We’re surrounded by lakes and rivers in the Algoma region of northern Ontario. Every season has something to offer in the way of fishing. Beginning in April, Rainbow Trout begin to trickle into the streams along Lake Superior for their annual spring spawning run. Just about every river along the great lake Gitchigumme is worth a hike, fishing rod in hand.
On the long weekend in May, we headed north to fish some of the streams in Lake Superior Provincial Park. We expected to see quite a few people, being the first long weekend of the spring/summer season. Instead, we were met with nothing but streams loaded with steelhead – lake run rainbow trout.
The streams along Lake Superior are rugged. Sturdy footwear and walking sticks are recommended. Most streams are high gradient with swift rapids over long stretches. Dotting the streams, you’ll find deeper pools where these migratory rainbow trout like to hang out. The deeper water provides a bit of protection for the fish. These deeper pools are where you want to put your focus when targeting Lake Superior Steelhead.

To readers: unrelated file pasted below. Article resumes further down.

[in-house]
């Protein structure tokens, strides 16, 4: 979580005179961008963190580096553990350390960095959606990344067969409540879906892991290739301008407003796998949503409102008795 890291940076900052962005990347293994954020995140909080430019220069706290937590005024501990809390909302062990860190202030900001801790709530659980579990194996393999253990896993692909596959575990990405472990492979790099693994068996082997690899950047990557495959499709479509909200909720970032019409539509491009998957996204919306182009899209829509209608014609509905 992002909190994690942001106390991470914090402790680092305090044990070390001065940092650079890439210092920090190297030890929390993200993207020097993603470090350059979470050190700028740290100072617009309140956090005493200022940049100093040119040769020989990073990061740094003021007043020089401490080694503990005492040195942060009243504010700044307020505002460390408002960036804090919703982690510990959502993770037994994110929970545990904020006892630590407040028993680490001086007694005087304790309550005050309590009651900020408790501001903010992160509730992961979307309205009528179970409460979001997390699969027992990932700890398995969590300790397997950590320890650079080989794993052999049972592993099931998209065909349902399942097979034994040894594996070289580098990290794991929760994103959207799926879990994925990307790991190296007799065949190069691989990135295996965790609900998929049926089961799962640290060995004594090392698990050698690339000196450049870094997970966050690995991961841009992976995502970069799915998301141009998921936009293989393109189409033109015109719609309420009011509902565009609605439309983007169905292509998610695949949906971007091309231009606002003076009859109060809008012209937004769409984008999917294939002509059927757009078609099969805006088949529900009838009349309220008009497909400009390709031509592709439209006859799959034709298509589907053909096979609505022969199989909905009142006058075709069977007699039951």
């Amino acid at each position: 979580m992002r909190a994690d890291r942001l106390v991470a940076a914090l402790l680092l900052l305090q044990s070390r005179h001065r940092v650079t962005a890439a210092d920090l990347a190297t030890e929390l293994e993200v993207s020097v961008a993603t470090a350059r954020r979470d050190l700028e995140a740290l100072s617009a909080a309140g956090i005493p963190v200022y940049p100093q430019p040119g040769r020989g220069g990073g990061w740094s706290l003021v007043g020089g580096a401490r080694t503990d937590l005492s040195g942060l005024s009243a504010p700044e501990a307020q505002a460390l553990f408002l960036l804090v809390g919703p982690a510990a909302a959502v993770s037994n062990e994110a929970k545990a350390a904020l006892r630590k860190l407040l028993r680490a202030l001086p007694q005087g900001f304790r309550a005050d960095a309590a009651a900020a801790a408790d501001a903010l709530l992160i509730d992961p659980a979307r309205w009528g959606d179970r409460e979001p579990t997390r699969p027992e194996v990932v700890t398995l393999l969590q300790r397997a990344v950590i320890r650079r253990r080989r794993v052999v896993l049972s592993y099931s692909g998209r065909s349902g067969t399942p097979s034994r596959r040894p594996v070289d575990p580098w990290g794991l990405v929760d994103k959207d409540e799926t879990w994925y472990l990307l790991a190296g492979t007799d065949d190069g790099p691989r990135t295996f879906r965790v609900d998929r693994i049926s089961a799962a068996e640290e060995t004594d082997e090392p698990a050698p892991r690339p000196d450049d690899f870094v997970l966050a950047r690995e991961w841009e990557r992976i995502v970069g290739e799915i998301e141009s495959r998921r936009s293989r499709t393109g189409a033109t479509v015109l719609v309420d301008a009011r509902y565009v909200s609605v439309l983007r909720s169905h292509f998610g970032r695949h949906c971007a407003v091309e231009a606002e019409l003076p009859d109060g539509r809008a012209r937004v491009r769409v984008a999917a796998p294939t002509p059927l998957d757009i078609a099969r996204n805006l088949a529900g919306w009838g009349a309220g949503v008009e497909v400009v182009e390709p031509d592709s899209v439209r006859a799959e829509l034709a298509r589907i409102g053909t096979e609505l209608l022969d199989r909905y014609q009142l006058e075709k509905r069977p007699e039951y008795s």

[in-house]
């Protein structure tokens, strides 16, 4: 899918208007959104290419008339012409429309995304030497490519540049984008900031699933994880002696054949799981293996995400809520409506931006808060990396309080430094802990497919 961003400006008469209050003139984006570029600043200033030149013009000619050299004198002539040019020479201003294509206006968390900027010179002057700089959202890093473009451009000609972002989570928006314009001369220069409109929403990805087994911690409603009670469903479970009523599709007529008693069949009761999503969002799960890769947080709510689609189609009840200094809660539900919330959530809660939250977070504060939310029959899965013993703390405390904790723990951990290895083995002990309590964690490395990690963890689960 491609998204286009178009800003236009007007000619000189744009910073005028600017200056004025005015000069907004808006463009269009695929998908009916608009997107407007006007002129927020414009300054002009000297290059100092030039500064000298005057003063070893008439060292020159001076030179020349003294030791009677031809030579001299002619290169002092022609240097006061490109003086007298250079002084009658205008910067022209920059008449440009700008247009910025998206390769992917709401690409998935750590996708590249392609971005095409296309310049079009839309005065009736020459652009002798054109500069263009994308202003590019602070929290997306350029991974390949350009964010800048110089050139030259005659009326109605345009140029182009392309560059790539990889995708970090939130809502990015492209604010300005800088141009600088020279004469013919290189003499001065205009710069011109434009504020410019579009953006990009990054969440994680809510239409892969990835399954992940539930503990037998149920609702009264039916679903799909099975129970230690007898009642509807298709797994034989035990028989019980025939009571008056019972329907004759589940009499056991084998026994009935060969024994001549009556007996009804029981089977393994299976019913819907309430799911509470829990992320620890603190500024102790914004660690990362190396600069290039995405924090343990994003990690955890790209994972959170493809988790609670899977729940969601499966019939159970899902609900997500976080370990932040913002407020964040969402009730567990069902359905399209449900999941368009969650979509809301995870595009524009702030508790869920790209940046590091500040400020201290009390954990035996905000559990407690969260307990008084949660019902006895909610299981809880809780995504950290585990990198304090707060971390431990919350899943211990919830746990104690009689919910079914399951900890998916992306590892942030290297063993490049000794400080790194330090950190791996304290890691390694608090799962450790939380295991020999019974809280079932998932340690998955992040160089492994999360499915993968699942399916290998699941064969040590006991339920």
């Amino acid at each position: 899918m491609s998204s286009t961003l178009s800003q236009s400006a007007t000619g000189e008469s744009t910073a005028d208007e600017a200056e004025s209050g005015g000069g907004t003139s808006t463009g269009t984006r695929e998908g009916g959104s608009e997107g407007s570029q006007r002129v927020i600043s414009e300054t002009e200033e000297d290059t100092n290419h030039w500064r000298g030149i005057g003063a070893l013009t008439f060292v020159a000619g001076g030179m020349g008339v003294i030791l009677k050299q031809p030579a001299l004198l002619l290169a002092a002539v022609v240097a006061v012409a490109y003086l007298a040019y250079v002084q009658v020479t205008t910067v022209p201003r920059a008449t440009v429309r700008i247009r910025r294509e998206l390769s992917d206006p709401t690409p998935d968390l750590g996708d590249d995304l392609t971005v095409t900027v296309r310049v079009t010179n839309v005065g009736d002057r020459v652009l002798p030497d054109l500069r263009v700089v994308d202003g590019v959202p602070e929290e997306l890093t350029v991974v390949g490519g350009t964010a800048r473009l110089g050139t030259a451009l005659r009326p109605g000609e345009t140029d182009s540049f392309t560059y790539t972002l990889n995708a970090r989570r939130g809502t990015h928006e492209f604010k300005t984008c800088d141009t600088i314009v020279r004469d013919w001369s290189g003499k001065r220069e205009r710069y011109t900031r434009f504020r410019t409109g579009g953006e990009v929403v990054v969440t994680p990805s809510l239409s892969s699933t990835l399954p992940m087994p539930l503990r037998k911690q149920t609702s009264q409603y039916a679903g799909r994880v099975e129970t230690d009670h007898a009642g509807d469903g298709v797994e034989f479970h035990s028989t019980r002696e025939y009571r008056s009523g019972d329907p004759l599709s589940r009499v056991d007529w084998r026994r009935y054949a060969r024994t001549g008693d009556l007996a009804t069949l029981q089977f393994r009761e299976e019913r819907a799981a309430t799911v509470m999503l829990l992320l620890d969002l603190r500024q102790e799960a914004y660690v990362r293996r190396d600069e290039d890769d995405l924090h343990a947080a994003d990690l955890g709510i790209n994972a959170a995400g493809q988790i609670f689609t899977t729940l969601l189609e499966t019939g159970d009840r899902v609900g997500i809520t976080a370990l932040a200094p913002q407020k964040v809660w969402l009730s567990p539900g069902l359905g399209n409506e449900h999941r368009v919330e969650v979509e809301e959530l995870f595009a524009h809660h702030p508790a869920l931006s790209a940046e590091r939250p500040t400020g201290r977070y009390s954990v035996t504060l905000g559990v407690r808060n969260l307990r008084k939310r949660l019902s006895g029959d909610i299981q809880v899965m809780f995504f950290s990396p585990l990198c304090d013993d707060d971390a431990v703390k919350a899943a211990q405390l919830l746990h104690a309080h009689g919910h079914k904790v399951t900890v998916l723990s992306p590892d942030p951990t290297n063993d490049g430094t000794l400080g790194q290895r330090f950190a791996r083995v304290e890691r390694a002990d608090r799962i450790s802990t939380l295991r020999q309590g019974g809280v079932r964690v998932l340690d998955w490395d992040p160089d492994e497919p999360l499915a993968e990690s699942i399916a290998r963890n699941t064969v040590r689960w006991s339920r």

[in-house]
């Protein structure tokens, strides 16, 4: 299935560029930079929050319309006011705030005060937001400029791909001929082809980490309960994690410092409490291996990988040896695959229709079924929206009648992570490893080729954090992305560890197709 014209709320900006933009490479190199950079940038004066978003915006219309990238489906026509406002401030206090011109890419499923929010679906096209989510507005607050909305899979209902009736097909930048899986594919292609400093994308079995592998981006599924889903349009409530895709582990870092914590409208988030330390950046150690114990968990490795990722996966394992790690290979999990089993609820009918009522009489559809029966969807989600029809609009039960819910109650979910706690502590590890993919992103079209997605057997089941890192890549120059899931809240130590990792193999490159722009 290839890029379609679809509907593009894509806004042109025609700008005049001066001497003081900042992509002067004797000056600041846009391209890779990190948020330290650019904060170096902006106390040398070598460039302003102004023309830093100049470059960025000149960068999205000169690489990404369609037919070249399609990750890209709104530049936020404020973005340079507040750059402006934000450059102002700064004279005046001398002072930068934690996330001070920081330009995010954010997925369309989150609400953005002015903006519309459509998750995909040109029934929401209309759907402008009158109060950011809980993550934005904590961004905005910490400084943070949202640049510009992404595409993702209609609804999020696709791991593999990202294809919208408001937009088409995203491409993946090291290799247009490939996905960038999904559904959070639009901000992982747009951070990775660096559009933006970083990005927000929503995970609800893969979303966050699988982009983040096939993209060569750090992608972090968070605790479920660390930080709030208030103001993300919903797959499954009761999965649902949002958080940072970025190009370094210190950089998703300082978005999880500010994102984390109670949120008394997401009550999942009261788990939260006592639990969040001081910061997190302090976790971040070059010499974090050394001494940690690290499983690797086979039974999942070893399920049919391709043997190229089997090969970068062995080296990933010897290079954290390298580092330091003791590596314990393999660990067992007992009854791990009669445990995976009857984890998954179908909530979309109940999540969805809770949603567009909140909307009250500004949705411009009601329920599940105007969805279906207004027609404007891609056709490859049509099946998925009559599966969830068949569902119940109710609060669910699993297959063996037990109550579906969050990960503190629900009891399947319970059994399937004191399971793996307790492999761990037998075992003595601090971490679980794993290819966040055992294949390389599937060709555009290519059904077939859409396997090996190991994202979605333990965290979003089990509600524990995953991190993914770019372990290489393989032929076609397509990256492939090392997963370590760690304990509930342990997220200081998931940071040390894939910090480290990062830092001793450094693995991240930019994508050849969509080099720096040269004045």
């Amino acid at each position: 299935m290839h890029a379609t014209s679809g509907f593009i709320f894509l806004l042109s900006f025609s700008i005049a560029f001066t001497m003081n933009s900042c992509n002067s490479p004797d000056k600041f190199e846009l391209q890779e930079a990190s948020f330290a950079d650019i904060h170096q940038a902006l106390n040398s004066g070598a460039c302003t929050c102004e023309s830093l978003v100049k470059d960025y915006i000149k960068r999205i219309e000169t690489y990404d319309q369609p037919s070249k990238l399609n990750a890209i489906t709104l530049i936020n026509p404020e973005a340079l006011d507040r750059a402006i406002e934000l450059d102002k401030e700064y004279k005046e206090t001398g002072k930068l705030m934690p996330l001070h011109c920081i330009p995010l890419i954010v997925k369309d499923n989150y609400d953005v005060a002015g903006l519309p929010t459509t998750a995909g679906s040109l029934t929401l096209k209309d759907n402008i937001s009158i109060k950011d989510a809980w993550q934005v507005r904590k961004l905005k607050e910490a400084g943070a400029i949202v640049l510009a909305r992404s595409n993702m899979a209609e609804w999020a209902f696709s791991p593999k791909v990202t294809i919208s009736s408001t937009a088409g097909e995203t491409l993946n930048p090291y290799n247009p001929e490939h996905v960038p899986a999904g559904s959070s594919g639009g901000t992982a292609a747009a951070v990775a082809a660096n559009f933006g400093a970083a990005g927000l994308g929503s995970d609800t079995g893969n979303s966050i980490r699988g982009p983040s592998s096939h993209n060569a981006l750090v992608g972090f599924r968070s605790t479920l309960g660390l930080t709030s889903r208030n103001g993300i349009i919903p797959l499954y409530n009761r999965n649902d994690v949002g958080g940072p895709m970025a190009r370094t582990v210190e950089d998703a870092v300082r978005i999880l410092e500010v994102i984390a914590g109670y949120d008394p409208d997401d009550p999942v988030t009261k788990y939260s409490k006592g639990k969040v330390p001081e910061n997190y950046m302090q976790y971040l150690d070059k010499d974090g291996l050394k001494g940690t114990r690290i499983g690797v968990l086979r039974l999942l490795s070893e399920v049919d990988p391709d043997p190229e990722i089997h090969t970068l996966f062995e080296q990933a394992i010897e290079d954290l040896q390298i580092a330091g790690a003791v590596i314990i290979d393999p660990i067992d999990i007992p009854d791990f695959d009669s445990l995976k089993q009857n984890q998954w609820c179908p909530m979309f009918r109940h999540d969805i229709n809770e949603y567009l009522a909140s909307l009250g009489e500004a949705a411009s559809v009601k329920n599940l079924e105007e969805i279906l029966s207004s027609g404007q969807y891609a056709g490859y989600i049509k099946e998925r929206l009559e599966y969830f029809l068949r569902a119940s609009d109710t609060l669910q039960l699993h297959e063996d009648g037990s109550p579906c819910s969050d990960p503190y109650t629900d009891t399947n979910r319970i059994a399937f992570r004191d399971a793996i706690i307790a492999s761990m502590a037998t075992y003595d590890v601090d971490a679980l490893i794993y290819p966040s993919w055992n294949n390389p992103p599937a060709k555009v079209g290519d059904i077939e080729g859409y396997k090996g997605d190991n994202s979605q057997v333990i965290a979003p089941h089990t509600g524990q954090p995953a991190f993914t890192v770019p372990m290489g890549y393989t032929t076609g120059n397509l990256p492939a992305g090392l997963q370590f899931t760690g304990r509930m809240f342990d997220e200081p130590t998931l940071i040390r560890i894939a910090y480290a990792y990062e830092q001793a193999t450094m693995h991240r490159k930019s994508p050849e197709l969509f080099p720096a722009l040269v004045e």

Just about every stream, at some point not far from the lake, has a natural obstruction – a waterfall. It is at this point that the lake run rainbow trout is stopped in it’s tracks. Above these various waterfalls, brook trout country.
Bait selection is simple. Worms, Roe, Spinners, Spoons or Flies. Any and all of these are productive, although some will work better one day, and you’ll need to change things up the next.
Access is easy on most lake superior tributaries. Park at any given bridge and begin there. Be aware that most anglers won’t move far from the access points, so moving just a few hundred metres either upstream or down will put you on more fish, and fish that are far less weary of your presence than the fish you might find directly at the access point.